Picco (2010) Poster


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Hard-hitting borstal film has the smarts
Picco is the name given to new inmates in a juvenile prison somewhere in Germany. It basically means lackey. The prison is not nice, and the kids are told that they're there for punishment, which I have a problem with straight off, because I don't see how that's a 21st century concept. I have never seen anyone respond positively to punishment, ever. The opening of the film shows a montage of prison graffiti including a slogan, "In this house you have one friend, yourself".

The boys have nothing to do except see a useless psychiatrist and go to church. So the devil makes work for their idle hands. The results of this are not very pleasant to see, and if for example you couldn't take Alan Clarke's Scum (which this is based on), don't go and see it.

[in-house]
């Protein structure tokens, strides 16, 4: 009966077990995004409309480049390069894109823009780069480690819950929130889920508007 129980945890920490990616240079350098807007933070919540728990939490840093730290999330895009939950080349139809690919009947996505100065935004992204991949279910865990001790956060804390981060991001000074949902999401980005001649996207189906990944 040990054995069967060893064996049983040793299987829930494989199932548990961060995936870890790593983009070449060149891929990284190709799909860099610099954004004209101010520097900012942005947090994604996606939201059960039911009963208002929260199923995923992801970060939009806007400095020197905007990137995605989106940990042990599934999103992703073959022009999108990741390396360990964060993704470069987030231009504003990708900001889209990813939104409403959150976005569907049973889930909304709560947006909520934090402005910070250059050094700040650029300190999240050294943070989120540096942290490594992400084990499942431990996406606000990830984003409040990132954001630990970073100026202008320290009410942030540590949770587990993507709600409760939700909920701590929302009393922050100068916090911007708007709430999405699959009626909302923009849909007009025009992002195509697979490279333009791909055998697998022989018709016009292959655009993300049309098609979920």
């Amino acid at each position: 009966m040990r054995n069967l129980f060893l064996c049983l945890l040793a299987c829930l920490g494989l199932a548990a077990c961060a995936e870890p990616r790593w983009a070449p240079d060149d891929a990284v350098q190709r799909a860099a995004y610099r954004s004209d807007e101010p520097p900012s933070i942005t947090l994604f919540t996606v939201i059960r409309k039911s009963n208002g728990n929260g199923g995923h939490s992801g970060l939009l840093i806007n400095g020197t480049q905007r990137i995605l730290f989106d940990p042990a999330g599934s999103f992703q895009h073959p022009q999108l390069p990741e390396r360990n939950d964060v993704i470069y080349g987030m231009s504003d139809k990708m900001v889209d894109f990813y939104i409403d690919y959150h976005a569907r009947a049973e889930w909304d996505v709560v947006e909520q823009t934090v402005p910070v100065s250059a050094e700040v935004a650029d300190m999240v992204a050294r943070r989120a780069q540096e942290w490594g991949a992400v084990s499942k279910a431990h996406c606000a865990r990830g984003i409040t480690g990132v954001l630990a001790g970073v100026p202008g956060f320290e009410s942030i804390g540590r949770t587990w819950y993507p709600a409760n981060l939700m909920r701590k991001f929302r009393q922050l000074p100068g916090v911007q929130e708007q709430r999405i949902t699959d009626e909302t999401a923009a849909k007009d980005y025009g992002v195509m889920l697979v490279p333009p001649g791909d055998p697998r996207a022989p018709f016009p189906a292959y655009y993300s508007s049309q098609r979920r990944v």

I think the film is quite knowing, it recognises for example that psychological pain is just as bad if not more so than the physical version, and even with violence its the psychological context that tends to be the most painful ingredient. Physical pain aside from maiming doesn't last long in the mind, being made small however can last a lifetime. This isn't a reality that the system recognises, and when a group of boys set out to quite literally blow the mind of another boy, it is the victim who is punished when he explodes and has to cope with solitary. Kind of a game.

The authorities aren't all that good at keeping the vulnerable and the aggressive teenagers apart. I think the bullying as well is very realistic. For example a kid who is initially bullied for fun, later becomes bullied because his broken state and weakness is so despicable. It has often been said that public school (dorms and studies) prepare one well for prison life, and actually I was very much reminded of school study experiences watching this movie. I even knew a kid who was tweaking in the way the really dangerous inmates did here, kind of had a permanent testosterone imbalance I presume.

Another thing that the kids know, is that they are write-offs. So what is there left for them to do except extremely nasty things to each other.

Very hard to watch, but raises important points about the purpose of incarceration.
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What were the motives again?
Bitoque7 December 2010